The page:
People who are interested in architecture care. Some architects, a handful, have made important contributions to architecture.



    Quote:

    I'd have to disagree here. The project doesn't break any new architectural barriers, fine, but that hardly makes it not work with it's surroundings. And the comparisons to clear-cut paved office parks only shows a lack of context. It is a big freaking building, sited to not overshadow the surrounding community or impose it's bulk over too close neighbors. Pulling that off and making the building something other than a box is a nice thing. Who cares if it's not a revolutionary thing.



    The design is not problematical because does not fail to break new ground. It is problematical because it is in fact conceptually retrograde.



    Quote:

    Quite pretentious to assume I have no prior interest in architecture. I'm not an architect, and I haven't studied it, but that is a long way away from not having a working relationship with design, psychology and how they inform each other. I find much of the architectural discussion here ignores the realities of that interplay as it sits in the actual context of infill and what could have gone there or what was there.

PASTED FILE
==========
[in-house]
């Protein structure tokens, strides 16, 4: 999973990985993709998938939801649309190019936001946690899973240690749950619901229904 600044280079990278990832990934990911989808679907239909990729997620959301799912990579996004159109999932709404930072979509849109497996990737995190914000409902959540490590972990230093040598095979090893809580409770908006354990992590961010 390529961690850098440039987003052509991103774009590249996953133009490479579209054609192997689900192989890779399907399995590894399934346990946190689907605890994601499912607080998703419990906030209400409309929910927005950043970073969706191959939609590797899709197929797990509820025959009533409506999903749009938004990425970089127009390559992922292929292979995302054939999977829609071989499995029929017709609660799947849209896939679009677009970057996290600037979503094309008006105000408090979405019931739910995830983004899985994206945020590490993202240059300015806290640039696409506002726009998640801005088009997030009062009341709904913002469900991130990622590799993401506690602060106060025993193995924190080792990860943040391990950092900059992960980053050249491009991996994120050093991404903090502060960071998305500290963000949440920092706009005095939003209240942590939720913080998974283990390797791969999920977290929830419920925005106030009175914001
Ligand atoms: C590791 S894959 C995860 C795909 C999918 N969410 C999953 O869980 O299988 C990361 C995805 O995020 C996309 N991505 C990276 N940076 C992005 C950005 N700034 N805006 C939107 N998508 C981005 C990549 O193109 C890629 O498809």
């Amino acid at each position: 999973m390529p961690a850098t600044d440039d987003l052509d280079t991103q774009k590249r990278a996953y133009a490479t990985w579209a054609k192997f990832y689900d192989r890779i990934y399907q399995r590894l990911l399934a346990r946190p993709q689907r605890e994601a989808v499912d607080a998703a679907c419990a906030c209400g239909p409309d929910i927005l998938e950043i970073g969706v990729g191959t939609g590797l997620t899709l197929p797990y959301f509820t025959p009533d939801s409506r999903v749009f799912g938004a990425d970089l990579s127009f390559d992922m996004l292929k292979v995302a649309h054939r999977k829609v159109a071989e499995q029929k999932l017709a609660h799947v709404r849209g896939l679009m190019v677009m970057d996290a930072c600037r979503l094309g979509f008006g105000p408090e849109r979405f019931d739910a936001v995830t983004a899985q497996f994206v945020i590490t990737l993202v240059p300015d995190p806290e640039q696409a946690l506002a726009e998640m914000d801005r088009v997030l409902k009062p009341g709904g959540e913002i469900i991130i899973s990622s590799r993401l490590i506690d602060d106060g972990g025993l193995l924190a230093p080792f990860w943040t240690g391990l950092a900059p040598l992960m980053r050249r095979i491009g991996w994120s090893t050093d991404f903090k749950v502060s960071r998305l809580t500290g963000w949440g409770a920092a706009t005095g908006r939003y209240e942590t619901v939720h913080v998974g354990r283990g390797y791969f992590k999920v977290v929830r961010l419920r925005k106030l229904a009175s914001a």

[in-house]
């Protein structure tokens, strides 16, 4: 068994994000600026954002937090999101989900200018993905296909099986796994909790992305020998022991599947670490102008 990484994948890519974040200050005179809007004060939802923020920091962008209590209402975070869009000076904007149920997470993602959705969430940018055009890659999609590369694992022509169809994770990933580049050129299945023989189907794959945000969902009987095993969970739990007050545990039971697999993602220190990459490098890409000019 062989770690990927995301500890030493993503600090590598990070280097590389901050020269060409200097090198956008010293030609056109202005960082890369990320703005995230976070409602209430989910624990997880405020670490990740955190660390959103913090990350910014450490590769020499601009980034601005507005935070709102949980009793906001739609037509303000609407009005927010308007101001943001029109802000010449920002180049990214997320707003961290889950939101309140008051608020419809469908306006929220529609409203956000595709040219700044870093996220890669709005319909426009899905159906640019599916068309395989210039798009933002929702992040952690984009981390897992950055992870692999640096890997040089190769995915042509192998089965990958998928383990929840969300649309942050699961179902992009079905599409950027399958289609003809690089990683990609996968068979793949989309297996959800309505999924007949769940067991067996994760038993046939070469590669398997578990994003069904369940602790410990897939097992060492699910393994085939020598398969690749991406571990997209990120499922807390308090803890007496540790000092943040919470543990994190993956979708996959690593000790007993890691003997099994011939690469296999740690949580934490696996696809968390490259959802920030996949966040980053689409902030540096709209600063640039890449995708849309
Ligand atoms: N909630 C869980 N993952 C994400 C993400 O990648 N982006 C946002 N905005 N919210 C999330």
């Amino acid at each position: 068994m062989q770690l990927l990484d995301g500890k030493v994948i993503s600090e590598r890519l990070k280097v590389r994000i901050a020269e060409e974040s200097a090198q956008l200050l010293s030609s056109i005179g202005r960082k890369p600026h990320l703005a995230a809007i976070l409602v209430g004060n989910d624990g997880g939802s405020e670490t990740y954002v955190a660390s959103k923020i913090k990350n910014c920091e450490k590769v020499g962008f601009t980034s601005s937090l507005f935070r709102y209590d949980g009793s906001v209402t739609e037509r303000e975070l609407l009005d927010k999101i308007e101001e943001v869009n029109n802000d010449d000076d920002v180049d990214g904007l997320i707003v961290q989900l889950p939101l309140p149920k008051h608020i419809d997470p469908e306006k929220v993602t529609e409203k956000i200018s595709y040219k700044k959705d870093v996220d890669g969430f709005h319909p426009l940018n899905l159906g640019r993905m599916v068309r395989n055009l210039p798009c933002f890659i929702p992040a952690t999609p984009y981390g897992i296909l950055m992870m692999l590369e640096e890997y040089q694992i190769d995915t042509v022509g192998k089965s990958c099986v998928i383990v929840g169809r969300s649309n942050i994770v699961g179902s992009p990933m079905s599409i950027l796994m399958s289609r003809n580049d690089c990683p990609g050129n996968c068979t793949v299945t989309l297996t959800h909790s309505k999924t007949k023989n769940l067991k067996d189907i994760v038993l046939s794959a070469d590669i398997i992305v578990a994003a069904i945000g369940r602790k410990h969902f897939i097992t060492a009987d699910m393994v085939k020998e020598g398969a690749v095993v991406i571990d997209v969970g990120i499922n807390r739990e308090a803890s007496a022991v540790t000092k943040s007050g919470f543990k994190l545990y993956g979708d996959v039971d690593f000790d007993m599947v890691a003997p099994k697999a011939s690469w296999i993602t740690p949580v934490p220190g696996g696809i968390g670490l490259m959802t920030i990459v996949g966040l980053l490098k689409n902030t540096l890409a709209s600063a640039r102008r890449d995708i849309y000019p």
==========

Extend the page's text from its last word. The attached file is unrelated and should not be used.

I see a case of one pretentious person writing a hack of an article, mainly because they want to throw a hissy fit over not being told who is designing an office building. And that said office building is not some magical breakthrough that ignores the existing city, site and infrastructure. That isn't an inditement of Architecture, it is an indication that a person who considers themselves architecturally astute is out of touch with reality -- something an architect cannot blindly ignore for sake of a favorite -ism theory.



    Your repeated use of the "pretentious" criticism is itself pretentious. There was no "hissy fit." No "magical breakthrough" was implied as required.
  • Reply 232 of 305
    Quote:
    Originally Posted by island hermit View Post


    Sadly, the other doctor won't respond to them... probably because I'm too stupid to understand his answers.



    No, I'm just tired (and too occupied by other thing) to provide answers to your questions knowing in advance that you will ignore them.
  • Reply 233 of 305
    Quote:
    Originally Posted by Dr Millmoss View Post


    No, I'm just tired (and too occupied by other thing) to provide answers to your questions knowing in advance that you will ignore them.



    The answers to those questions would inform this discussion greatly. It may not provide many opportunities to use the word retrograde however.
  • Reply 234 of 305
    hirohiro Posts: 2,663member
    Quote: